OK, and the Tale of Cognitive Dissonance
Can You Relate?
I have an affliction that I suspect many folks from my generation can relate to. It’s not painful, contagious or dangerous to my health. I have to admit, though, that It does slow me down a bit. I never realized what a problem I was harboring, or the potential for hurt feelings and worse.
I absolutely, positively cannot email, text, or Snapchat without including the proper punctuation! That includes periods, commas, and appropriate capitalization. Goodness knows I’ve tried. I’ve thumb-typed my message sans punctuation with the intention of hitting the send button. But, at the last moment, I freeze.
A voice in my head that represents a curious amalgam of English teachers from the distant past begins to shame and chastise me. With no other course of action, I dutifully return to the message and make the necessary corrections.
I Didn't Realize
I never realized this behavior could be the messenger of erroneous meanings; just the opposite of what I intended.
I taught high school up until this past school year. I’m also raising a 14 year old grandson. The inclination of these kids, and younger adults as well, is to see people much older than themselves as dinosaurs.
In an effort to appear as something of a hip dinosaur, I’ve resorted to communicating with my grandson through Snapchat. I achieved the desired effect with my students. They always want to know teachers are using the latest cool stuff. I wasn’t so successful with my grandson.
The Plot Thickens
While driving him to the mall to take advantage of the latest sale at Dick’s, I was stunned by the question that he blurted out. “Grandma, why are you so angry?”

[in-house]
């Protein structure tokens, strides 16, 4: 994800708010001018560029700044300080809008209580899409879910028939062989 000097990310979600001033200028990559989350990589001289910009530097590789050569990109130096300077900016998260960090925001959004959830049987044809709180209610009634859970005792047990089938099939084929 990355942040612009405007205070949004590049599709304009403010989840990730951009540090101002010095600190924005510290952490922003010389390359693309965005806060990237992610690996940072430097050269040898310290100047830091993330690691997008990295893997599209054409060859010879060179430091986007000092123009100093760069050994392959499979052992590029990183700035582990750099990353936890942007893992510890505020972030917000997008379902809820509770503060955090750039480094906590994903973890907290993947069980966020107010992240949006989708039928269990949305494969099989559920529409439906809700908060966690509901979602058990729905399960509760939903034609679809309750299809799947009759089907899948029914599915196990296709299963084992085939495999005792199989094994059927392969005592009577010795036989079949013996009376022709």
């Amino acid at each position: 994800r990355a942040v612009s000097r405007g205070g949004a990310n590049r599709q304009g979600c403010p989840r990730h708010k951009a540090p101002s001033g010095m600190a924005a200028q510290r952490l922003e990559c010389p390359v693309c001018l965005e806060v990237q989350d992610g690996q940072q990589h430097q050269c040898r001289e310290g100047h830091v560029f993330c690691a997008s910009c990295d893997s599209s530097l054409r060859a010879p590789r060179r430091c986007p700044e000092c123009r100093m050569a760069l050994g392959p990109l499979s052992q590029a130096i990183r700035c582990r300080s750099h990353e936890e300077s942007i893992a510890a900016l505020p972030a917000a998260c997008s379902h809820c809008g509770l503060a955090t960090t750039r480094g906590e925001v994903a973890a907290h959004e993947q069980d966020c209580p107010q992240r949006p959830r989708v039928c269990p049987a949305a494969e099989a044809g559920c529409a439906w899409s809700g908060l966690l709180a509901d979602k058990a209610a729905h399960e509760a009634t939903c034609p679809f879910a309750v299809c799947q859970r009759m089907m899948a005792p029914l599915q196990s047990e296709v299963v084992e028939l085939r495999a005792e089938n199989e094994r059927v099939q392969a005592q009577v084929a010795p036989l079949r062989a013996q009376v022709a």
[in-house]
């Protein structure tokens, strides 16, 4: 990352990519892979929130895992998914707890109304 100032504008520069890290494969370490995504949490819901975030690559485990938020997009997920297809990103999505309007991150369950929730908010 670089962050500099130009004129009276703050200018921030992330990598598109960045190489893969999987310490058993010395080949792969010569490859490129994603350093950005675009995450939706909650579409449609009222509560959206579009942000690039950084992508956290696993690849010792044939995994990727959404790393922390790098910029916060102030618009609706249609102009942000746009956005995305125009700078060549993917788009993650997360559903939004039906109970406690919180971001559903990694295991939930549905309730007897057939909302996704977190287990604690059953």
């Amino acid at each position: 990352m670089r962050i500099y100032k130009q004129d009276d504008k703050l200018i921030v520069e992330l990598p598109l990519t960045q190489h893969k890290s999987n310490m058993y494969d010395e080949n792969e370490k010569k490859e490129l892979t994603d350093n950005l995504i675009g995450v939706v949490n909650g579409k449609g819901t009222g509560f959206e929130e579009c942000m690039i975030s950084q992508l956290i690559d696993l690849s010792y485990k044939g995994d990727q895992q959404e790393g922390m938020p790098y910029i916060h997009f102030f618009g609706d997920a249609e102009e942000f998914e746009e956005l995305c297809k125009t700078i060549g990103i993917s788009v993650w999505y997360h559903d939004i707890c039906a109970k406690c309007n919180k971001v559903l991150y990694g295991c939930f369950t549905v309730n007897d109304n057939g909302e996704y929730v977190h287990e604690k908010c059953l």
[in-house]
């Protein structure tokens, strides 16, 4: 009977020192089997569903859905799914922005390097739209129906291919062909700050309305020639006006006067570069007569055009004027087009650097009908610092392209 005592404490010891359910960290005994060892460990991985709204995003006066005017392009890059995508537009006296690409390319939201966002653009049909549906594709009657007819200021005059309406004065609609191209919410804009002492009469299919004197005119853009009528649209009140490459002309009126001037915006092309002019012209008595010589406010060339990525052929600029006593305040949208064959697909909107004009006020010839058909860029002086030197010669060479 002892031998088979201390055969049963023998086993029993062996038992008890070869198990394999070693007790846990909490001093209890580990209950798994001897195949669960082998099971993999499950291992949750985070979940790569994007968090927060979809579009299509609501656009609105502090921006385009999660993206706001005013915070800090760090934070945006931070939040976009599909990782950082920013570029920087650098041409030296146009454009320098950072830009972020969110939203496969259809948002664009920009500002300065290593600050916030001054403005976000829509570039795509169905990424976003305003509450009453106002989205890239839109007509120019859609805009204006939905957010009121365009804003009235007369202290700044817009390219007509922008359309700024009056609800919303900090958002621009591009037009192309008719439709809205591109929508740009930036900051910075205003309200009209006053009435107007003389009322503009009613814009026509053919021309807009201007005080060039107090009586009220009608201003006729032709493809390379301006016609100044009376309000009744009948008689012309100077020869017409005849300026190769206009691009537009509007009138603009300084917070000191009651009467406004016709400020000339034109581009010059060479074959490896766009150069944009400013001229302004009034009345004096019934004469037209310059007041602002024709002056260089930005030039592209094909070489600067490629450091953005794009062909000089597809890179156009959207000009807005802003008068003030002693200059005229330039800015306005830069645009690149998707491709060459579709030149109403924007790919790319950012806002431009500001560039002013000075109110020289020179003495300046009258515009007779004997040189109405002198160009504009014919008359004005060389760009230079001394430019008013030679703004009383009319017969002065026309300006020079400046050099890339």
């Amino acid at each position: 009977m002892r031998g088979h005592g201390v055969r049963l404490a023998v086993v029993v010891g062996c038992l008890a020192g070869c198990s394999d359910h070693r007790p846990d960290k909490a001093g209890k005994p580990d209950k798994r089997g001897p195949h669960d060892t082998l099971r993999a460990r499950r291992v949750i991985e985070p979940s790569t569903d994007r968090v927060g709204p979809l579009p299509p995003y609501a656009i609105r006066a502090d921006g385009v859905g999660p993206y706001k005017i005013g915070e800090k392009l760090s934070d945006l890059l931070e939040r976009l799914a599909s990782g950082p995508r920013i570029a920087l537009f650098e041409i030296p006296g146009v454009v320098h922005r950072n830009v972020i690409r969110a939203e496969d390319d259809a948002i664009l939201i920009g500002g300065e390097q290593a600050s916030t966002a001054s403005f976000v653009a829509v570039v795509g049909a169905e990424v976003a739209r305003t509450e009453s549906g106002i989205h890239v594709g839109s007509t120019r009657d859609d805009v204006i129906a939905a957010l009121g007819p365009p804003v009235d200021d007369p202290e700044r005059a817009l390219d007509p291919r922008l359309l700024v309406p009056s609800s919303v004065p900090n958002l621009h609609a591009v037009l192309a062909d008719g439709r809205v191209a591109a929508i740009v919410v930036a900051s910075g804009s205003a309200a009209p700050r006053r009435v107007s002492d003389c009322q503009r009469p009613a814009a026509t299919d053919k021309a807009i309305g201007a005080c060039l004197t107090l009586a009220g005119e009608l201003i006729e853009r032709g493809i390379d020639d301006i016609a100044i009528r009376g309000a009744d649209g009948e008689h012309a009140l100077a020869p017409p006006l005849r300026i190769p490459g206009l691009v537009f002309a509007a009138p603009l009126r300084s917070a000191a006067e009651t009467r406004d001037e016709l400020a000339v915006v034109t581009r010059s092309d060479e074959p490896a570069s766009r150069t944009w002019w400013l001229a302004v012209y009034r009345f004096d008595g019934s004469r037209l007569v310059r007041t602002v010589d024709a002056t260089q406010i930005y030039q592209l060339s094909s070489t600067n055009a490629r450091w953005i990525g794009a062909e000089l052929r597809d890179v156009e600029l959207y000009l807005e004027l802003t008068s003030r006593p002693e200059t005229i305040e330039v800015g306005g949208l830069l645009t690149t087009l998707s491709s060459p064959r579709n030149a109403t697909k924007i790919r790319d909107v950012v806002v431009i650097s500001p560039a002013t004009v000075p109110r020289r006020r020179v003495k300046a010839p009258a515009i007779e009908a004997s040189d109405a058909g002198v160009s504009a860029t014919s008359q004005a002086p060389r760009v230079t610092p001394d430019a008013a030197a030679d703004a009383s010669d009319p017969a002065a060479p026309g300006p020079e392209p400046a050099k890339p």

Where did that come from?
We were having an agreeable conversation about nothing in particular when he blind-sided me with that one.
I’ll save you all the question and answer sleuthing I had to do to get to the bottom of his question.
The upshot is, it seems that when Snapchatting him, instead of typing the word okay, I type OK.
Can you guess where this is going?
He had recently become aware that when you type in all upper case letters, it’s read as angry shouting.
No! I’m just using grammatically appropriate English.
Nope! To a 14-year old, technologically savvy kid, I was shouting. And, ANGRY!
There's A Lesson Here
It brought home a useful lesson. Perspective is everything. At least in this case it was.
When we’re blogging on the internet, no matter where in the world we are physically located, we are blogging world-wide.
That’s a recipe for lots of misunderstandings. Lots of hurt feelings. Lots of cognitive dissonance.
My take away for all of this is that if we’re writing a blog, we need to be as sensitive as our experiences will allow. Take a moment, reread what you’ve written, and consider how others will take what you’re saying. We are trying to build a following here.
If you’re reading a blog, and something doesn’t sit right with you, take a minute and realize that it's probably a simple misunderstanding between cultures.
Cultures like the one which created a person who remembers when telegrams and landline phones were the only non-face to face ways to communicate, and someone from the culture who can’t remember a time before cell phones, Snapchat and Twitter.
Let’s work on giving each other the benefit of the doubt. Maybe you can get rid of a little cognitive dissonance at the same time!